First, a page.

8:30 a.m. Registration and Coffee
9:00 a.m. WELCOME AND INTRODUCTION
Rebecca H. White, Dean, University of Georgia School of Law
C. Donald Johnson, Director, Dean Rusk Center
9:15 a.m. PANEL 1— ASSESSING THE GOALS AND IMPACT OF THE CUBAN EMBARGO AFTER FIFTY YEARS
- Archibald R.M. Ritter, Distinguished Research Professor Emeritus, Carleton University, Ottawa, Canada
- Ricardo Torres, Deputy Director, Center for the Study of the Cuban Economy (CEEC), University of Havana, Cuba
- Ray Walser, Senior Policy Analyst, Latin America, The Heritage Foundation, Washington, D.C.
Moderator: C. Donald Johnson, Director, Dean Rusk Center
11:00 a.m. PANEL 2— EXECUTIVE AND LEGISLATIVE PATHWAYS TO REMOVING SANCTIONS
- Daniel W. Fisk, Vice President for Policy and Strategic Planning, International Republican Institute, Washington, D.C.
- Vicki Huddleston, former Chief of Mission, Interests Section of U.S.A., Havana, Cuba
- Robert L. Muse, Attorney, Washington, DC
Moderator: Timothy L. Meyer, Assistant Professor, University of Georgia School of Law
12:45 p.m. KEYNOTE ADDRESS: José R. Cabañas Rodríguez, Chief, Cuban Interests Section, Washington, D.C.
1:45 p.m. Break
2:00 p.m. PANEL 3— TRADE AND INVESTMENT OPPORTUNITIES AND THE U.S.-CUBAN ECONOMIC RELATIONSHIP IN A POST EMBARGO REGIME
- Jonathan C. Benjamin-Alvarado, Professor of Political Science, University of Nebraska at Omaha
- Gary W. Black, Commissioner of Agriculture for the State of Georgia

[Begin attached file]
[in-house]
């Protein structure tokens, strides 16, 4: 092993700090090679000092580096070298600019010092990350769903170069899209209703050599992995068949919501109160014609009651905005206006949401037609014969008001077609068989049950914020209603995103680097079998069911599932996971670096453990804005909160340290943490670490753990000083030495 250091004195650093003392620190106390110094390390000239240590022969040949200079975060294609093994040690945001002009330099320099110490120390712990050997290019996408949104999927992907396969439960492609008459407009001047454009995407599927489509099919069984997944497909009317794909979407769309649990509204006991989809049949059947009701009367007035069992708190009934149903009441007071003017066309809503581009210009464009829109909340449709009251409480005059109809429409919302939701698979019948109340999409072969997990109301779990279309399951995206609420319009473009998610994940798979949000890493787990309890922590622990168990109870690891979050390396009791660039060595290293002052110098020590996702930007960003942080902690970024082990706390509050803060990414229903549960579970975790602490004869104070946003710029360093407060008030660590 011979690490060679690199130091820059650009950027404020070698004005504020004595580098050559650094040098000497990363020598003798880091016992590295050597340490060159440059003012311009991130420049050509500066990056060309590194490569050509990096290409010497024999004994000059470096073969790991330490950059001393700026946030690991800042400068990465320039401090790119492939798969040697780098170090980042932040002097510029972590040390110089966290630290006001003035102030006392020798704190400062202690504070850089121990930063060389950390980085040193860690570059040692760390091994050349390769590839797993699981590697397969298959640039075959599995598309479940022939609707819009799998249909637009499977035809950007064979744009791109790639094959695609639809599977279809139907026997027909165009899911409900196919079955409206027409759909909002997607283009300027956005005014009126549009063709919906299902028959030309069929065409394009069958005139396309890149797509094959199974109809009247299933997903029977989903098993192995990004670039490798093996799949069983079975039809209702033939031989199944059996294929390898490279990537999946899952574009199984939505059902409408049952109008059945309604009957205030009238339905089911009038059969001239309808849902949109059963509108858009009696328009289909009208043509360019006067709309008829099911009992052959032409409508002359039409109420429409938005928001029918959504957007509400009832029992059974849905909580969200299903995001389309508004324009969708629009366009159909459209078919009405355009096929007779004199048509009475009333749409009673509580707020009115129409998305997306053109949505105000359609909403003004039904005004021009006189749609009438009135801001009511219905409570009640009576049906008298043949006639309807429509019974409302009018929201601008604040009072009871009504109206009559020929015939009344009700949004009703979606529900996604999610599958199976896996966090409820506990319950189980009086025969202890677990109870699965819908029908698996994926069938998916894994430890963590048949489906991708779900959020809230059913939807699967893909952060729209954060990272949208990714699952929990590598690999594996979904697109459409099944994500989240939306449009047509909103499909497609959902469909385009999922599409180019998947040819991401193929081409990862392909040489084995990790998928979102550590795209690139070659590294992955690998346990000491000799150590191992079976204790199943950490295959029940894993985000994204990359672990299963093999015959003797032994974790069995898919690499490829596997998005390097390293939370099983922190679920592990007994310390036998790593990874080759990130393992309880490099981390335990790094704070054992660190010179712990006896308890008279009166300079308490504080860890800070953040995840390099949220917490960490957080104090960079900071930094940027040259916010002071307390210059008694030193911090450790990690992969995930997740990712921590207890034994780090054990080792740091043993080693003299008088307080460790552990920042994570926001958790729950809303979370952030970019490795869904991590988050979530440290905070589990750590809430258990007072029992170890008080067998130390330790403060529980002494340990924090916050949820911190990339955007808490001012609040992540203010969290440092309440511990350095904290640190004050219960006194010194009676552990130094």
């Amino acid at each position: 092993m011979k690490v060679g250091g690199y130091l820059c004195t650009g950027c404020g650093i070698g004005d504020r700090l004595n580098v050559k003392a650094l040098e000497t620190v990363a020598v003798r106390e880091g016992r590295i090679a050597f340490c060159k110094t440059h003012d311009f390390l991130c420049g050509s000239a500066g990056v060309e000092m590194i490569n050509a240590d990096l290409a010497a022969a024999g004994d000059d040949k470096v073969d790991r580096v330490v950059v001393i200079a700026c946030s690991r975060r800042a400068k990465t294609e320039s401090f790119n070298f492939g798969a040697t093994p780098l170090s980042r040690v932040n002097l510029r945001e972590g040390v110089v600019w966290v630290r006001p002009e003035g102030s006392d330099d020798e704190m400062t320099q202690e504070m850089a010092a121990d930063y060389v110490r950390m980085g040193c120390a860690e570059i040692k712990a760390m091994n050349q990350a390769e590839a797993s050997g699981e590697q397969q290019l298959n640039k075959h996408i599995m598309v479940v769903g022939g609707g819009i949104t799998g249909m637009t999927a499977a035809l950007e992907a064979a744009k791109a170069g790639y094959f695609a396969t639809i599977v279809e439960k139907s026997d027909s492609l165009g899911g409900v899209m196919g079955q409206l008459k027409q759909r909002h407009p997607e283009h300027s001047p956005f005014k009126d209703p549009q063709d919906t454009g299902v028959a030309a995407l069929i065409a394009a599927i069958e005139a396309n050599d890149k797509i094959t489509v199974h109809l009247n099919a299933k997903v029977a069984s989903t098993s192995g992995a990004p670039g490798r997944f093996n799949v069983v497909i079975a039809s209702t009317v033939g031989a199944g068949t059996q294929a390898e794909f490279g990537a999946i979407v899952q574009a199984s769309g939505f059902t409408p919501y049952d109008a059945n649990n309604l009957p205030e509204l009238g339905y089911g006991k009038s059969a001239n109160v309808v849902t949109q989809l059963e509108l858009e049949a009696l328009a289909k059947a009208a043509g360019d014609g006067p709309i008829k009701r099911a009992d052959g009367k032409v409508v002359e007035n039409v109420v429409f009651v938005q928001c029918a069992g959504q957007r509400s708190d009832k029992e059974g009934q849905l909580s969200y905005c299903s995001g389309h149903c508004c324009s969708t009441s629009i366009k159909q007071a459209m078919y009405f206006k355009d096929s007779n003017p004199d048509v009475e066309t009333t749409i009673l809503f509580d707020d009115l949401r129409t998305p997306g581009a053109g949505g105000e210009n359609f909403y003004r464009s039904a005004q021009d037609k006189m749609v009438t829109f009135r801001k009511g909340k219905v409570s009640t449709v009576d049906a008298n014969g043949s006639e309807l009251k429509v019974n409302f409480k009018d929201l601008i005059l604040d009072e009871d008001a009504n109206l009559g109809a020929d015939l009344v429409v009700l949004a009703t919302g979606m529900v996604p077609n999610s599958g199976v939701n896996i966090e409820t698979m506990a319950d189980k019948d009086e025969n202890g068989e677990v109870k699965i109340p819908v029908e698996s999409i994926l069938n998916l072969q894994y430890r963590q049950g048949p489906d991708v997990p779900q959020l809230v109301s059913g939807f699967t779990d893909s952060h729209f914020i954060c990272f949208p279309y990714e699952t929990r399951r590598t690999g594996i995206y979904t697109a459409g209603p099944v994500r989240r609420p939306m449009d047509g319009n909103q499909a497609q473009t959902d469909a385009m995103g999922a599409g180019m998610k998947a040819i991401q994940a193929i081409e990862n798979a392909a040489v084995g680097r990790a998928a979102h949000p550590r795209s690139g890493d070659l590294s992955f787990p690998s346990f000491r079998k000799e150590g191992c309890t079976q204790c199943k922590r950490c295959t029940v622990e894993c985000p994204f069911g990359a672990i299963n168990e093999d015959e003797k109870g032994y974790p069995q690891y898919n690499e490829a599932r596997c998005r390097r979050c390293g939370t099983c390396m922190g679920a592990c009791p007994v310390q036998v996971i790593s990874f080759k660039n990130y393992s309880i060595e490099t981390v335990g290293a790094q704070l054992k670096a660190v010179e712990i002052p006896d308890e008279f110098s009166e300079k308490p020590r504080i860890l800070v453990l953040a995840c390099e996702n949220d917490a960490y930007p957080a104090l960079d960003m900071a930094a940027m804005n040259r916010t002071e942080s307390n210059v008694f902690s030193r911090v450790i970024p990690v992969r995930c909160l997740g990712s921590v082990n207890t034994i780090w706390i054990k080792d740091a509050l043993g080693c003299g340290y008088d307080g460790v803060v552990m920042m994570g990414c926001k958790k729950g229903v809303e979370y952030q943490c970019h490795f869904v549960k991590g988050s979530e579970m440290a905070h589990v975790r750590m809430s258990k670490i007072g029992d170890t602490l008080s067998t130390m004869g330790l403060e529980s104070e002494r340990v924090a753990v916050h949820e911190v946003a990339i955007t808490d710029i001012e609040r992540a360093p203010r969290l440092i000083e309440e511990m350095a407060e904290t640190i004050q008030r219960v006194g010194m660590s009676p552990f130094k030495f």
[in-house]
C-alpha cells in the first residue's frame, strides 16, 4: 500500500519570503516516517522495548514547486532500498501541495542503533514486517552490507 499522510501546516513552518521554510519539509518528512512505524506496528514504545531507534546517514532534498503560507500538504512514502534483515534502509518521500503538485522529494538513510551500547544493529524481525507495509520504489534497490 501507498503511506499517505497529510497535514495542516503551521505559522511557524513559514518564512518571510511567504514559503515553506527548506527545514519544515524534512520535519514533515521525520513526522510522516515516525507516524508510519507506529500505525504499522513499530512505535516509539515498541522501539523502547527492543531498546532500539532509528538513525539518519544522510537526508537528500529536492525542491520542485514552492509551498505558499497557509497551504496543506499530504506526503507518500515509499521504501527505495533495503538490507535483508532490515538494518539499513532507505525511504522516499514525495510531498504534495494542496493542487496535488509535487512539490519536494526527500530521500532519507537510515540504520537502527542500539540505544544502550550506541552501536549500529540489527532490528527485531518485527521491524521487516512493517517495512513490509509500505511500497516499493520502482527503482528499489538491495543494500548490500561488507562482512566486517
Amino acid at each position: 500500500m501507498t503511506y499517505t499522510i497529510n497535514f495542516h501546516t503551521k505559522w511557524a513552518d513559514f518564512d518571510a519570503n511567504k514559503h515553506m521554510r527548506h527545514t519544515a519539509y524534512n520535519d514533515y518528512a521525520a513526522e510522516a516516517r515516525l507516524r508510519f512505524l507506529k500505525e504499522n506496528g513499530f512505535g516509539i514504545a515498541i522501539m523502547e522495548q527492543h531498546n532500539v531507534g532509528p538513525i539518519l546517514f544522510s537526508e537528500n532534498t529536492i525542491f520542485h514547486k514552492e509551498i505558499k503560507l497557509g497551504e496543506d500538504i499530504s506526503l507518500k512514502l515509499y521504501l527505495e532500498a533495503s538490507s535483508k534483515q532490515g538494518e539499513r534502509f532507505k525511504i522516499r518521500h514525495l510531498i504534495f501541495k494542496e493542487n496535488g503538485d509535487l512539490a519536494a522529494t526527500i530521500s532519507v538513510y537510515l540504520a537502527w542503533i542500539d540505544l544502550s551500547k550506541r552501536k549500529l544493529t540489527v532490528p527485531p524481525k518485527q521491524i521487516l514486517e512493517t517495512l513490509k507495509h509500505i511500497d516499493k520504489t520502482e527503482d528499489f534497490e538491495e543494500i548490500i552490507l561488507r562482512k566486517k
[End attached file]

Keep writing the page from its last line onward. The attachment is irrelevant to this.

- C. Parr Rosson, III, Professor and Head, Department of Agricultural Economics, Texas A&M University
- Jorge Mario Sánchez Egozcue, Senior Researcher and Professor, Center for the Study of the Cuban Economy (CEEC), University of Havana, Cuba
Moderator: Marisa Anne Pagnattaro, Professor of Legal Studies, Terry College of Business , University of Georgia
3:30 p.m. CLOSING
By Jeff Franks
HAVANA | Wed Mar 20, 2013
HAVANA (Reuters) – At an informal housing market on Havana’s historic Paseo del Prado, Renaldo Belen puts the hard sell on a prospective buyer under a tree hung with hand-lettered signs advertising homes for sale.
A house near Boyeros, the avenue to the city’s airport, is being offered for the equivalent of $120,000, with all the amenities.
“The house is beautiful; it has four bedrooms, a pool with a bar and a fountain with a lion’s head on top. Look,” says Belen, pointing to photos on the sign, “water comes out of the lion’s mouth.”
Pausing for dramatic effect, Belen, one of the many touts, or “runners” working at the market, delivers what he hopes will be the coup de grace.
“This place needs no work. It is of capitalist construction,” he says, using a now frequently invoked commendation meaning it was built before Cuba’s 1959 revolution and is therefore of superior quality.
Given that “capitalist” has been a dirty word in communist-run Cuba for the last half century, the description perhaps grates on the nerves of Cuban leaders.
But its widespread usage is a sign of the times on the Caribbean island, where President Raul Castro has loosened things up as he tries to modernize the country’s economy in the name of preserving the socialist system put in place by his older brother Fidel Castro.
HOME SALES REPLACE SWAPPING
In November 2011, the government decreed that Cubans could buy and sell homes for the first time since the early days of the revolution, paving the way for a real estate market that has become an exercise in bare-knuckled capitalism. Previously, Cubans could only do swaps – or “permutas,” in Spanish – with their houses.
“For Sale” signs are now a common sight on homes and apartments across the country, more than 100,000 properties are posted for sale on Internet sites and even state television has gotten in on the act, devoting part of a daily show to sales announcements sent in by viewers.